Those fans of Sorkin’s rhythms of dialogue and weaving of sharp humor with drama and sometimes tragedy in works like A Few Good Men, The West Wing, The Social Network and Moneyball will immediately recognize this as a Sorkin play.
“He knows how to write dialogue so well there is a natural flow to the exchanges, the debates, the discussions,” Thomas says. “It’s kind of of like Shaw. It’s easy to become fluent in it. He writes for actors.
“His Southern cadences are beautifully done. The imagery, the cadences, the way people go back and forth with each other are so Southern. It’s a real accomplishment.”
Thomas acknowledges that many people know him from his roles playing characters with a foundational goodness about them, like Atticus and his Emmy-winning performance as John-Boy Walton, but he’s played many a “heavy” over the years, from Shakespeare villains to most recently in the Netflix show Ozark. He doesn’t find either hero or baddie particularly more challenging or fun to play, but does find something special in Atticus.
“I do feel an affinity with this part, not because he’s good or I’m good, but it feels like the shoe fits,” Thomas says. “Certainly the way he’s written, I feel very comfortable and I can live the part from night to night.”
The play holds true to the plot of the novel, and this version of To Kill a Mockingbird comes from Sorkin who loves a dramatic speech. So it’s no real spoiler to mention that the trial of an innocent Black man named Tom Robinson in Jim Crow Alabama is the centerpiece and a framing device of the production.
What does become a remarkable piece of stage and acting craft is that no actors play the all-white jury. Instead, the jury box remains empty. And gradually, Thomas as Atticus, begins to gesture to the audience then addresses them directly.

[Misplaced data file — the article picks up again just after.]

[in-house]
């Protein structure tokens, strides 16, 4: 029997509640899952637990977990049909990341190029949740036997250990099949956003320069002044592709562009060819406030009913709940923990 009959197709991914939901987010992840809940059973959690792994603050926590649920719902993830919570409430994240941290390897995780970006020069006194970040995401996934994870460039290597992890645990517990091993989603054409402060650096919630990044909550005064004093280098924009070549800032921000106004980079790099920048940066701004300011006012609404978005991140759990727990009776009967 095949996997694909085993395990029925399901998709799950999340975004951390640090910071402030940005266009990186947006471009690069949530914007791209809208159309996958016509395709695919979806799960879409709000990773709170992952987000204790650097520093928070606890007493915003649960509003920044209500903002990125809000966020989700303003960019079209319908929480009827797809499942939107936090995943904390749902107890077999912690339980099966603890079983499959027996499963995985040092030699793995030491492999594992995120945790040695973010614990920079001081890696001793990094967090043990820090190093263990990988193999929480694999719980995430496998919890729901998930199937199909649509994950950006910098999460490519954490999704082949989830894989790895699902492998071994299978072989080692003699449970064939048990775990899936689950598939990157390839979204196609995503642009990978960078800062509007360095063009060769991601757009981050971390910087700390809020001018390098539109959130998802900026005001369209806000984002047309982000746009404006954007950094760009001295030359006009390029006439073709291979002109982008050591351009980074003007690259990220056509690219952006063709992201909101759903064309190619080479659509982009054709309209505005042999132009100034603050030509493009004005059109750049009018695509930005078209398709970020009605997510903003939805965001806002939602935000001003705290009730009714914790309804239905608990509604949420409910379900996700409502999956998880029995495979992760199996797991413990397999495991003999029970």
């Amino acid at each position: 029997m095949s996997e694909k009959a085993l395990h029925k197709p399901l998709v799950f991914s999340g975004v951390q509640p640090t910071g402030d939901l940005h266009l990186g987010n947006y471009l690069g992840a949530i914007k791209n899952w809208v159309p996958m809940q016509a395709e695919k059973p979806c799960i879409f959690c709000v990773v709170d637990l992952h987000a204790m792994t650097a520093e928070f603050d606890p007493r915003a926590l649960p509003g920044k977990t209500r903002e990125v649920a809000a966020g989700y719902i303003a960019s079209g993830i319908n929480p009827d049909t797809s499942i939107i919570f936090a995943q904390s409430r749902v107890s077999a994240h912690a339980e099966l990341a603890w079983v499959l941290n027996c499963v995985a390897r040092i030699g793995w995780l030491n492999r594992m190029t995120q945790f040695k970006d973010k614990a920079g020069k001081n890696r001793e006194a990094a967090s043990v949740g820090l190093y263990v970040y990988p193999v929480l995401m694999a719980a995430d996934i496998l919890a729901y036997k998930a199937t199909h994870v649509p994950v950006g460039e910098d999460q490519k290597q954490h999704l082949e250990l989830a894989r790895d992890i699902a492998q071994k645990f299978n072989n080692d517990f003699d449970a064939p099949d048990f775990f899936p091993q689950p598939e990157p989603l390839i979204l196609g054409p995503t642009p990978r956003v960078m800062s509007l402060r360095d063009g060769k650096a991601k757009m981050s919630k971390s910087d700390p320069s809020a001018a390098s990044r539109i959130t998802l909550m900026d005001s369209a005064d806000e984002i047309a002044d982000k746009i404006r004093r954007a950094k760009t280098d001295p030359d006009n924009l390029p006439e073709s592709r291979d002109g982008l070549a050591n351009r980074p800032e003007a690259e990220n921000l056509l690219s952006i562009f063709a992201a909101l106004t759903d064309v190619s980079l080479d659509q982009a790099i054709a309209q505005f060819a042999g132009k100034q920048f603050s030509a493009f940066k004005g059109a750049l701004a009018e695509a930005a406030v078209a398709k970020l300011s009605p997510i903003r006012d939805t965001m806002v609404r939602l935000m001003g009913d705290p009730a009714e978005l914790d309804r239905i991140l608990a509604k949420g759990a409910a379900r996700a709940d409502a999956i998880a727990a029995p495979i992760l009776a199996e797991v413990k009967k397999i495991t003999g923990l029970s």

“I want very much to talk to the audience as if they’re in the courtroom, which they are, and as if they are a part of making this decision, which they are on a day to day bases,” Thomas says. “So the audience becomes implicated and is addressed more directly.”
To Kill a Mockingbird On The Road
And this leads us into the power of live touring. After decades of acting accolades, Richard Thomas could certainly stick to New York stages and go home each night, but he says there’s nothing like being on the road.
“Touring is a thing onto itself,” he says. “It’s wonderful, in many ways, going around the country, playing to different communities, traveling with the show. It feels like a very ancient way to be an actor. Traveling players is what it literally is, and it’s a very long and old tradition.
“I feel connected to a very deep past in my profession. I love that. It’s also extremely challenging. You’re away from home and family. A lot of the time you’re going one hotel to another hotel, traveling on your days off. It’s not for the faint of heart.”
But if the acting heart is courageous, Thomas thinks it very worthwhile bringing plays to the people across the country.
“I have had, over the years, a little stealth mission to bring more plays on the road because it’s almost entirely musicals now,” he says, pointing to the rarity of this particular play. “I think this is the most successful non-musical that’s ever toured, so far.”
And he’s particularly happy to be back on Texas stages. He’s performed in Houston, Dallas, San Antonio and Austin before.
“Texas audiences are great and they’re all different,” Thomas says.